You can’t ask: Is English your first language?
You can ask: What languages do you speak, read, or write fluently?

You can’t ask: Do you have kids?
You can ask: ​What is your availability for working outside of normal work hours?

Phase 3: Identifying a Pool of Qualified Candidates for Selection

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Now that planning is complete, post the position. You are prepared to begin accepting applications.

At this critical point of recruiting, it is time to select and identify a pool of qualified candidates to interview from the pool of applicants. To make the process as simple as possible:

  1. Set a deadline for all applications to be submitted
  2. Review the applications and sort into three groups
  3. Put aside applications that do not meet the minimum requirements of the position
  4. Evaluate each group of applications separately for certain criteria
  5. Select the top five candidates to contact for an interview

Don't Rush the Process and Use a Two Interview Strategy

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Replacing a valued employee, especially in the medical office, can take a long time. Many times medical office managers make hiring decisions because they feel the pressure to replace an employee right away. Take your time. Get to know potential candidates before making a final hiring decision.

Make sure your policy indicates that all hires require a two interview process. By the end of the second interview, you should be ready to make a firm decision without any reservations about it. Be sure to conduct a background check and call references before making a final decision to avoid further delays.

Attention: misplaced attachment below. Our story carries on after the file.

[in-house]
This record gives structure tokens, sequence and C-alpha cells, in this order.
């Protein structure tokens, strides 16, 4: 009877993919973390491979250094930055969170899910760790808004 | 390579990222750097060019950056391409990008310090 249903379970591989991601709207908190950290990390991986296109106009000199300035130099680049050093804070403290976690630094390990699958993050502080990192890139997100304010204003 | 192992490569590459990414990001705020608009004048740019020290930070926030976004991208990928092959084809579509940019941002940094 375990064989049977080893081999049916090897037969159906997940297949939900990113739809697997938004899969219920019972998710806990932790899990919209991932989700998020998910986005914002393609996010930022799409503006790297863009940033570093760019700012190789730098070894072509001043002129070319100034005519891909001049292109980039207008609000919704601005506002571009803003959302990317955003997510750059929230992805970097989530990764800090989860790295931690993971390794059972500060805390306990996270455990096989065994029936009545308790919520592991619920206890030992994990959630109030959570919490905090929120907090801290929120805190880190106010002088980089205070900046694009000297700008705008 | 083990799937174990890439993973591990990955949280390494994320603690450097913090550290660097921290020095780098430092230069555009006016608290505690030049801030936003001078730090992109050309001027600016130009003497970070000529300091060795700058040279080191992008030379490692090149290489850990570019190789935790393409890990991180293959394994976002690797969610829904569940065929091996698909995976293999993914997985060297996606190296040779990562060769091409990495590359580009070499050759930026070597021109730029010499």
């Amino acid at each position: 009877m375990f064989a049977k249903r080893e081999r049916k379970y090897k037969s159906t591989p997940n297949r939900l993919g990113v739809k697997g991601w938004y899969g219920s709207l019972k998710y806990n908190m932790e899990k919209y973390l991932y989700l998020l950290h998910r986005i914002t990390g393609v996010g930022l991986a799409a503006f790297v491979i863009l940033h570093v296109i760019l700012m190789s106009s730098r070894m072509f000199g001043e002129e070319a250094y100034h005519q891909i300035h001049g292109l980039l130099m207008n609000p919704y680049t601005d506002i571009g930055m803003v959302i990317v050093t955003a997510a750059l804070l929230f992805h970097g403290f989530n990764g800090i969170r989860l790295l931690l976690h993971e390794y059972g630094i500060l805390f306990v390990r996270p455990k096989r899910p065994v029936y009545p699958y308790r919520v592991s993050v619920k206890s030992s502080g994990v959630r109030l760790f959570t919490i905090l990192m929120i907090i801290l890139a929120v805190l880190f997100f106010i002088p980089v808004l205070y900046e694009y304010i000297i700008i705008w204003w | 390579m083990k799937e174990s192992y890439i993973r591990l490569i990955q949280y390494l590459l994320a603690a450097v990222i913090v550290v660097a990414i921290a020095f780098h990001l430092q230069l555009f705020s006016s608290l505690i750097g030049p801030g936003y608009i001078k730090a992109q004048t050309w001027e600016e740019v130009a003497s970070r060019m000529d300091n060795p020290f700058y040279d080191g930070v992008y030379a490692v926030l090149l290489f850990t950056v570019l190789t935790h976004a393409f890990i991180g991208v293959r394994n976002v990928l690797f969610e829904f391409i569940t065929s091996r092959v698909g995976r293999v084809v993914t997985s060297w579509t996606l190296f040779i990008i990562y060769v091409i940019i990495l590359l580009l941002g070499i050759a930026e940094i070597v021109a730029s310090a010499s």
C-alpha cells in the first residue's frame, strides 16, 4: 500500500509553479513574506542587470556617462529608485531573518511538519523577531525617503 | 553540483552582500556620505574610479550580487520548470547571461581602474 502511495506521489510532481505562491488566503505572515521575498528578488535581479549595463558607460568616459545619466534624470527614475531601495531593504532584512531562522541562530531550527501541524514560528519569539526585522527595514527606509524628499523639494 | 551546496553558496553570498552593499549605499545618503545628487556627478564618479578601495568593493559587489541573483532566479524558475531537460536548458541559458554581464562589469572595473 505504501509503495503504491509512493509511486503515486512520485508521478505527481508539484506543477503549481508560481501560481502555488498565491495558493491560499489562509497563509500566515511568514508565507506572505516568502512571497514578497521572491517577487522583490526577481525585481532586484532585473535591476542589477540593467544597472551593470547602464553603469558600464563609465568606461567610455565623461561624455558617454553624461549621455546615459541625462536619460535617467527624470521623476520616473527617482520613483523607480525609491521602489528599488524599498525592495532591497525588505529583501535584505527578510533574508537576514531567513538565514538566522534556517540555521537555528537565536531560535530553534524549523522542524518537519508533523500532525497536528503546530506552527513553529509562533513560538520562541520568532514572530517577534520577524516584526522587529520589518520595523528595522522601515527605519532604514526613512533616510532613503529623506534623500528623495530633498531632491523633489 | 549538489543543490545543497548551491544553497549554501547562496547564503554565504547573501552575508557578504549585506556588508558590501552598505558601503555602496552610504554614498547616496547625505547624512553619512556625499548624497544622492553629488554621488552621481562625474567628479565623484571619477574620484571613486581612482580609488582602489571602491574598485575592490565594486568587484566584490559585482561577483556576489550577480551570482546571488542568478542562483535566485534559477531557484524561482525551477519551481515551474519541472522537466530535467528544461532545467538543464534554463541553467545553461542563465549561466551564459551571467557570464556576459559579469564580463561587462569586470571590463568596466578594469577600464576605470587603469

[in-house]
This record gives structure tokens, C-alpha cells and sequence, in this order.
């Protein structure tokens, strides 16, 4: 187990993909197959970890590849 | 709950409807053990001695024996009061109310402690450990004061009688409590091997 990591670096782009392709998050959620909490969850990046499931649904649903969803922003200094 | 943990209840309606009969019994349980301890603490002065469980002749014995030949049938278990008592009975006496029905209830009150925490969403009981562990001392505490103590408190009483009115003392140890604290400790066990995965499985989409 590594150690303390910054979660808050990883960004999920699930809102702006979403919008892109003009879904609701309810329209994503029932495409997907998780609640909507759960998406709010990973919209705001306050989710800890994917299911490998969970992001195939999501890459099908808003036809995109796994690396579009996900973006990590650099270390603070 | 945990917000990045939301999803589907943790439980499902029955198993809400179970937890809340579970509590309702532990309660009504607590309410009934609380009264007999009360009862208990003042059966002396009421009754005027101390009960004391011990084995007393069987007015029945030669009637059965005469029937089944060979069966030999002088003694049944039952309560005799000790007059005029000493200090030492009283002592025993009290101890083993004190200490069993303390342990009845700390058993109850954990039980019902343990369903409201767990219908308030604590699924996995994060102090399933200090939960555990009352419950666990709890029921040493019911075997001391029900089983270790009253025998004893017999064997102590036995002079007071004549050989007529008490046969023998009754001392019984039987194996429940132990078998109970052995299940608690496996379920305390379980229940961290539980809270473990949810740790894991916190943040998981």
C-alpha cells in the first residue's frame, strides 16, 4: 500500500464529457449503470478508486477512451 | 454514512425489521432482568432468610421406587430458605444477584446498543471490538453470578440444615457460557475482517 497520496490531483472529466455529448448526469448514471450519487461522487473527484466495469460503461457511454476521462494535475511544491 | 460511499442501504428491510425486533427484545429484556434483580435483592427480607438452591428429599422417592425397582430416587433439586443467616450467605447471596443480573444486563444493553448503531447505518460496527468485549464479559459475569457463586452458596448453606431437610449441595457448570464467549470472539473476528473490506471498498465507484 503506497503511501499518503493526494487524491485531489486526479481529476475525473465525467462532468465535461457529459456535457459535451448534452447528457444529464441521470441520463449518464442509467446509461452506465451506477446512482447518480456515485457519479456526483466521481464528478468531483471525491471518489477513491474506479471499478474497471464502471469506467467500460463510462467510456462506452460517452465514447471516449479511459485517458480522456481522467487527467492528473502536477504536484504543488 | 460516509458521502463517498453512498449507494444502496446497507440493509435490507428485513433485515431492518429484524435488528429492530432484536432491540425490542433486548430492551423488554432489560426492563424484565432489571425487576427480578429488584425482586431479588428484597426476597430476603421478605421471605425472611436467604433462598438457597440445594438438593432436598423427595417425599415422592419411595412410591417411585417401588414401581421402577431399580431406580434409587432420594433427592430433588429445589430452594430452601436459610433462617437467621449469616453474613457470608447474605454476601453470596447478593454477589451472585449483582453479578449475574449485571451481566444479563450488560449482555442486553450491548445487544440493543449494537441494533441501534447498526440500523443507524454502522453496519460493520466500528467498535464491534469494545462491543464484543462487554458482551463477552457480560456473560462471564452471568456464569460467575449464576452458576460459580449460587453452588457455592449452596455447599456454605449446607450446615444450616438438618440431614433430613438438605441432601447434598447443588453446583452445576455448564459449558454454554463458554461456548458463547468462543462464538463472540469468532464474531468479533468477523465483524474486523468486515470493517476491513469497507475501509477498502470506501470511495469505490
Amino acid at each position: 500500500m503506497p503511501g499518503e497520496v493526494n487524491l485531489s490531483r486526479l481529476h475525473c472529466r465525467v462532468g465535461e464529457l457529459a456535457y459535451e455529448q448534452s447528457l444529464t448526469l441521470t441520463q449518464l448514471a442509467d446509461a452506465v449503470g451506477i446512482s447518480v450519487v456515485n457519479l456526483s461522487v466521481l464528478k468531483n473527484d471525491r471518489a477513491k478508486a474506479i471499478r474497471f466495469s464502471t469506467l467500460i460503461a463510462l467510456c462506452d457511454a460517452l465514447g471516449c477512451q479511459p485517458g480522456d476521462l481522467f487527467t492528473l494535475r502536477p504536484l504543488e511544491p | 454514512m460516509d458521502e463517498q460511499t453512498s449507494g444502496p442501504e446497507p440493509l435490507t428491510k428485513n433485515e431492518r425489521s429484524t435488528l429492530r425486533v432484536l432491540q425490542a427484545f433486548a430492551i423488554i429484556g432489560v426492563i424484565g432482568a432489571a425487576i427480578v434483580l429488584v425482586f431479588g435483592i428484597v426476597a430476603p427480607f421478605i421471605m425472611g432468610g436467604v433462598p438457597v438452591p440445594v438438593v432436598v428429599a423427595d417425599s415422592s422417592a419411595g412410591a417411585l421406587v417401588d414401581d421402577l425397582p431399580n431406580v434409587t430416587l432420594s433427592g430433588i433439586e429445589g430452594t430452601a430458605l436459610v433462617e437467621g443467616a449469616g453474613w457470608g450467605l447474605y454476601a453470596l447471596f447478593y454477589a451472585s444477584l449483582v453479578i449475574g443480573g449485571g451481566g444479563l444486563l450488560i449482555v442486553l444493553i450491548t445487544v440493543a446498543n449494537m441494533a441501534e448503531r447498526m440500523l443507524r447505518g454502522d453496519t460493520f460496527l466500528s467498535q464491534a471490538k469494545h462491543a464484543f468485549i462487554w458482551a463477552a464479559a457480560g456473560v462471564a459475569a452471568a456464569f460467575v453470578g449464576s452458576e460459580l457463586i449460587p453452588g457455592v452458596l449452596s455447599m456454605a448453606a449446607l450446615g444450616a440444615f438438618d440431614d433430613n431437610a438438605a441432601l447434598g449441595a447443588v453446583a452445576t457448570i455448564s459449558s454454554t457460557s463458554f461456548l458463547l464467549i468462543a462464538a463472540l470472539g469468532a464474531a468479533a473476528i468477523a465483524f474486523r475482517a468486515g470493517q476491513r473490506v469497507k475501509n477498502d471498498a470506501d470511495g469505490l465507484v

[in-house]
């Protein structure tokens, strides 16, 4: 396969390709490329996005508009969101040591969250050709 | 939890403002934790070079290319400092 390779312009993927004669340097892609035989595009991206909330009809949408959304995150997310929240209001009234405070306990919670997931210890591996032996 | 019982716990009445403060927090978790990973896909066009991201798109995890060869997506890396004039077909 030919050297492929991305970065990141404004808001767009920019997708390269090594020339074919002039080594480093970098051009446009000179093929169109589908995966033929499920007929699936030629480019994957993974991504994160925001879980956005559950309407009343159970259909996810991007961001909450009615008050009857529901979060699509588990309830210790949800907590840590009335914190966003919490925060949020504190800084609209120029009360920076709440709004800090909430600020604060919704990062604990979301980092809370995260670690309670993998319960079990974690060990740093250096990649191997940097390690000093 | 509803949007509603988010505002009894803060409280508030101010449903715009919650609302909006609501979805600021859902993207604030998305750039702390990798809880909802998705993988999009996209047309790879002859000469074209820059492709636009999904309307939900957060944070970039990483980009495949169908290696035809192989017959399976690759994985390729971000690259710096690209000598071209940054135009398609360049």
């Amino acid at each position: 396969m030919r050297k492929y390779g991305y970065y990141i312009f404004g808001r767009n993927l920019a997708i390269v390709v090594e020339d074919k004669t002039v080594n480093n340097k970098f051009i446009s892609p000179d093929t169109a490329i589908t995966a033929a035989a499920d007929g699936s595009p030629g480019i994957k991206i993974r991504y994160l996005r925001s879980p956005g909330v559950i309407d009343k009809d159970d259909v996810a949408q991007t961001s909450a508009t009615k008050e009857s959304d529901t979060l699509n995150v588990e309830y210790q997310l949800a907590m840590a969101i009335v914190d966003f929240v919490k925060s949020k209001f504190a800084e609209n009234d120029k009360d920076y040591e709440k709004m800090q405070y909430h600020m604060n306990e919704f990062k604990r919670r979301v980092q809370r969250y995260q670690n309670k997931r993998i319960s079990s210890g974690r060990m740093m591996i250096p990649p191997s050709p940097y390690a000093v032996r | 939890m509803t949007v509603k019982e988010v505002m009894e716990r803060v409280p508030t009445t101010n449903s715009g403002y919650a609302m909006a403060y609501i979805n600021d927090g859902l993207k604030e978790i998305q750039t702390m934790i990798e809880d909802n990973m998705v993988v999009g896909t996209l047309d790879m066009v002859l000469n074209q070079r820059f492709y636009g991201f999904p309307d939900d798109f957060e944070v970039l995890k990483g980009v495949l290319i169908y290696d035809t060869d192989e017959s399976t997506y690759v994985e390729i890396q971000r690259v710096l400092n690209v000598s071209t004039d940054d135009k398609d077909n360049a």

Look at All Qualities of a Candidate

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Education, certification, and experiences are important factors and prequalifications. But someone can have 20 years of experience in a position but still not exhibit the knowledge, skills, and abilities necessary to perform the job successfully.

You may or may not have the ability to provide training or extra time in aiding a candidate to develop skills after hire. Some skills, such as keyboarding, can improve over time, but more stringent guidelines must be followed if knowledge of medical terminology is a requirement of the job.

Personal traits should also be included as a determining factor in the selection process. If the position is an entry level position, then it may not be necessary to consider leadership as a personality trait that is needed for the position. But all candidates must have integrity and show that their actions and behavior at work are based on high ethical standards. They must embrace diversity, recognizing and respecting the differences between people. Keep in mind that the ways in which the patients and their families are treated directly contribute to the level of success of the medical office.

Phase 4: Recruit One of the Finalists

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At this point in the recruiting process, you should have reduced your pool of qualified candidates to one to two finalists. If you have selected a panel or committee to assist in the final decision, this is the time to meet and gather the recommendations for the final decision.

  1. Extend an informal offer
  2. Obtain a criminal background check
  3. Conduct a reference check
  4. Require a health assessment
  5. Verify credentials: There are specific requirements for licensed health professionals and this process can take several weeks. For administrative staff, check any certifications and degrees.
  6. Follow up with a formal offer letter
  7. Prepare for the first day